In John 6, Jesus interacts with a number of “disciples” who want Jesus to repeat the miracle of the loaves that’s reported at the beginning of the chapter.  Jesus explains that the person who believes on him will never thirst and whoever comes to him will never hunger, calling himself the “bread of life” that “came down from heaven.” Jesus insists that the bread he offers is better than the manna that the people ate in the wilderness.  Jesus talks about them eating his flesh and drinking his blood, but they take him physically and go away in disgust.  Jesus explains that the words he speaks are spirit and life.  Jesus asks the twelve if they will go away too, but Peter (speaking for the group) says that they will stay with him because they believe and know that his words are the words of eternal life.

John 6:26-71
Jesus answered them and said, Verily, verily, I say unto you, Ye seek me, not because ye saw the miracles, but because ye did eat of the loaves, and were filled. Labour not for the meat which perisheth, but for that meat which endureth unto everlasting life, which the Son of man shall give unto you: for him hath God the Father sealed. Then said they unto him, What shall we do, that we might work the works of God? Jesus answered and said unto them, This is the work of God, that ye believe on him whom he hath sent. They said therefore unto him, What sign shewest thou then, that we may see, and believe thee? what dost thou work? Our fathers did eat manna in the desert; as it is written, He gave them bread from heaven to eat. Then Jesus said unto them, Verily, verily, I say unto you, Moses gave you not that bread from heaven; but my Father giveth you the true bread from heaven. For the bread of God is he which cometh down from heaven, and giveth life unto the world. Then said they unto him, Lord, evermore give us this bread. And Jesus said unto them, I am the bread of life: he that cometh to me shall never hunger; and he that believeth on me shall never thirst.
But I said unto you, That ye also have seen me, and believe not. All that the Father giveth me shall come to me; and him that cometh to me I will in no wise cast out. For I came down from heaven, not to do mine own will, but the will of him that sent me. And this is the Father’s will which hath sent me, that of all which he hath given me I should lose nothing, but should raise it up again at the last day. And this is the will of him that sent me, that every one which seeth the Son, and believeth on him, may have everlasting life: and I will raise him up at the last day.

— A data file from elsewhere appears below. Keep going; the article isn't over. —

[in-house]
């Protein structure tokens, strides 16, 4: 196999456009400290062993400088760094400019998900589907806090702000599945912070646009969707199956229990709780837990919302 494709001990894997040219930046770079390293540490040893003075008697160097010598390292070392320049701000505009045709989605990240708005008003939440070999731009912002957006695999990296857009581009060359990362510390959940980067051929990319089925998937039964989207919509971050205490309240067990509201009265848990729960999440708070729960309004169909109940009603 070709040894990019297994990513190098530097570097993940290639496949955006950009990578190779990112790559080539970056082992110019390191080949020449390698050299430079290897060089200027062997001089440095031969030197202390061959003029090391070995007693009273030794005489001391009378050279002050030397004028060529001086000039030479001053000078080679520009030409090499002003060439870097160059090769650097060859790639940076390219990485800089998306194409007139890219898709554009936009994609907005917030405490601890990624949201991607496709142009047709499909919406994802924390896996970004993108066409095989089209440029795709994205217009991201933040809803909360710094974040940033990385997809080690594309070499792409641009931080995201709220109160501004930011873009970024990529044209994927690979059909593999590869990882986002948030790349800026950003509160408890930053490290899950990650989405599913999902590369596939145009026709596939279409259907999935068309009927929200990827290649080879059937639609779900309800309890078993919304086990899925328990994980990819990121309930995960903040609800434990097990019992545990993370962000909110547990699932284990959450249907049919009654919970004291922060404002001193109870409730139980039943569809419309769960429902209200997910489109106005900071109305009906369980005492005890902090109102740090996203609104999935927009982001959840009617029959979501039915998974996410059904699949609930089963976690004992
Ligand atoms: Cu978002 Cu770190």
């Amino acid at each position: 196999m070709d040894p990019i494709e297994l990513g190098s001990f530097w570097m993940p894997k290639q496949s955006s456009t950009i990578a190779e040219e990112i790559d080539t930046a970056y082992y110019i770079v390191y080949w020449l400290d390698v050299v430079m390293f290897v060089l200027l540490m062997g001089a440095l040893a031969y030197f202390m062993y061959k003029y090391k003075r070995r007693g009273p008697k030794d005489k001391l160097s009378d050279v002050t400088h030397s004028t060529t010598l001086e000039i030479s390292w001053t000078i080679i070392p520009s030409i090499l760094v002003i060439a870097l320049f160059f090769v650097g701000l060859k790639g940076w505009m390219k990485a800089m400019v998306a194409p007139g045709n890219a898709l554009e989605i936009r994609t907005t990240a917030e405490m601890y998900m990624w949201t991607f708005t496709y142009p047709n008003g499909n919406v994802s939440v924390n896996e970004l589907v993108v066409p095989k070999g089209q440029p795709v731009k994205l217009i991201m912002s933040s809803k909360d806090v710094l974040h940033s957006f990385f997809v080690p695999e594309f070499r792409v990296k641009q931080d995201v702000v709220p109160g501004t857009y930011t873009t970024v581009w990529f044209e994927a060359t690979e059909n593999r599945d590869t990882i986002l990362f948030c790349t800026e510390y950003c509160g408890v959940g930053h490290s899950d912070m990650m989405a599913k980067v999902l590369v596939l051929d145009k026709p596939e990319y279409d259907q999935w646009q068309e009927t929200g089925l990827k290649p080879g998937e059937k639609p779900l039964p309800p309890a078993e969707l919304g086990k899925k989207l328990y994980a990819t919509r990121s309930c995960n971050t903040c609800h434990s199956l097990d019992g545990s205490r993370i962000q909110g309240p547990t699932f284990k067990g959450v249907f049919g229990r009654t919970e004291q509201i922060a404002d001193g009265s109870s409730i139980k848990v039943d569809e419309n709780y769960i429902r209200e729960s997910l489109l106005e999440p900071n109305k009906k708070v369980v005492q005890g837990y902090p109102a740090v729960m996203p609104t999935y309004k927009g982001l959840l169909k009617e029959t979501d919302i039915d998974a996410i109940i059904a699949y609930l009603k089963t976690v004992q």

The Jews then murmured at him, because he said, I am the bread which came down from heaven. And they said, Is not this Jesus, the son of Joseph, whose father and mother we know? how is it then that he saith, I came down from heaven? Jesus therefore answered and said unto them, Murmur not among yourselves. No man can come to me, except the Father which hath sent me draw him: and I will raise him up at the last day. It is written in the prophets, And they shall be all taught of God. Every man therefore that hath heard, and hath learned of the Father, cometh unto me.
Not that any man hath seen the Father, save he which is of God, he hath seen the Father. Verily, verily, I say unto you, He that believeth on me hath everlasting life.
I am that bread of life. Your fathers did eat manna in the wilderness, and are dead. This is the bread which cometh down from heaven, that a man may eat thereof, and not die. I am the living bread which came down from heaven: if any man eat of this bread, he shall live for ever: and the bread that I will give is my flesh, which I will give for the life of the world.
The Jews therefore strove among themselves, saying, How can this man give us his flesh to eat? Then Jesus said unto them, Verily, verily, I say unto you, Except ye eat the flesh of the Son of man, and drink his blood, ye have no life in you. Whoso eateth my flesh, and drinketh my blood, hath eternal life; and I will raise him up at the last day. For my flesh is meat indeed, and my blood is drink indeed. He that eateth my flesh, and drinketh my blood, dwelleth in me, and I in him. As the living Father hath sent me, and I live by the Father: so he that eateth me, even he shall live by me. This is that bread which came down from heaven: not as your fathers did eat manna, and are dead: he that eateth of this bread shall live for ever.
These things said he in the synagogue, as he taught in Capernaum. Many therefore of his disciples, when they had heard this, said, This is an hard saying; who can hear it? When Jesus knew in himself that his disciples murmured at it, he said unto them, Doth this offend you? What and if ye shall see the Son of man ascend up where he was before? It is the spirit that quickeneth; the flesh profiteth nothing: the words that I speak unto you, they are spirit, and they are life.
But there are some of you that believe not. For Jesus knew from the beginning who they were that believed not, and who should betray him. And he said, Therefore said I unto you, that no man can come unto me, except it were given unto him of my Father. From that time many of his disciples went back, and walked no more with him. Then said Jesus unto the twelve, Will ye also go away? Then Simon Peter answered him, Lord, to whom shall we go? thou hast the words of eternal life. And we believe and are sure that thou art that Christ, the Son of the living God.